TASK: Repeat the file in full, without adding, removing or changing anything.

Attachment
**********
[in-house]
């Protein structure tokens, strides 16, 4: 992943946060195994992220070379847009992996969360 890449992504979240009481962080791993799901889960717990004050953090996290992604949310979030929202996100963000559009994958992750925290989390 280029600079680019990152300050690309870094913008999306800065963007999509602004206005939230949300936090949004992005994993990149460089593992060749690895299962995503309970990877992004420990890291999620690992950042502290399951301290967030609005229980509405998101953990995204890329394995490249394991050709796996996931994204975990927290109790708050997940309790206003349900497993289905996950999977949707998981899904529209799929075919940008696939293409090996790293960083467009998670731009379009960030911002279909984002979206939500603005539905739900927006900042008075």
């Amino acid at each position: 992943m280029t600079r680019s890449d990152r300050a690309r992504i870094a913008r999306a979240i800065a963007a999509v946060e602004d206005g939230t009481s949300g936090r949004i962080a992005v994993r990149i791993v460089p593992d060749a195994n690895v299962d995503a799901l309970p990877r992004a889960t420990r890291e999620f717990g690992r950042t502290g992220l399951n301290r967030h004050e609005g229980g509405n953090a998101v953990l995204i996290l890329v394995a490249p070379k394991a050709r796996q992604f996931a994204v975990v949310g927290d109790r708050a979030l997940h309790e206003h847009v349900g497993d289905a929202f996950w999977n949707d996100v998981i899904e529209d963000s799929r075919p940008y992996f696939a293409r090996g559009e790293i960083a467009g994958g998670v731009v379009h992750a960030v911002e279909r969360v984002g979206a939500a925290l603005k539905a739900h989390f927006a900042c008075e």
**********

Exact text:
[in-house]
């Protein structure tokens, strides 16, 4: 992943946060195994992220070379847009992996969360 890449992504979240009481962080791993799901889960717990004050953090996290992604949310979030929202996100963000559009994958992750925290989390 280029600079680019990152300050690309870094913008999306800065963007999509602004206005939230949300936090949004992005994993990149460089593992060749690895299962995503309970990877992004420990890291999620690992950042502290399951301290967030609005229980509405998101953990995204890329394995490249394991050709796996996931994204975990927290109790708050997940309790206003349900497993289905996950999977949707998981899904529209799929075919940008696939293409090996790293960083467009998670731009379009960030911002279909984002979206939500603005539905739900927006900042008075």
């Amino acid at each position: 992943m280029t600079r680019s890449d990152r300050a690309r992504i870094a913008r999306a979240i800065a963007a999509v946060e602004d206005g939230t009481s949300g936090r949004i962080a992005v994993r990149i791993v460089p593992d060749a195994n690895v299962d995503a799901l309970p990877r992004a889960t420990r890291e999620f717990g690992r950042t502290g992220l399951n301290r967030h004050e609005g229980g509405n953090a998101v953990l995204i996290l890329v394995a490249p070379k394991a050709r796996q992604f996931a994204v975990v949310g927290d109790r708050a979030l997940h309790e206003h847009v349900g497993d289905a929202f996950w999977n949707d996100v998981i899904e529209d963000s799929r075919p940008y992996f696939a293409r090996g559009e790293i960083a467009g994958g998670v731009v379009h992750a960030v911002e279909r969360v984002g979206a939500a925290l603005k539905a739900h989390f927006a900042c008075e």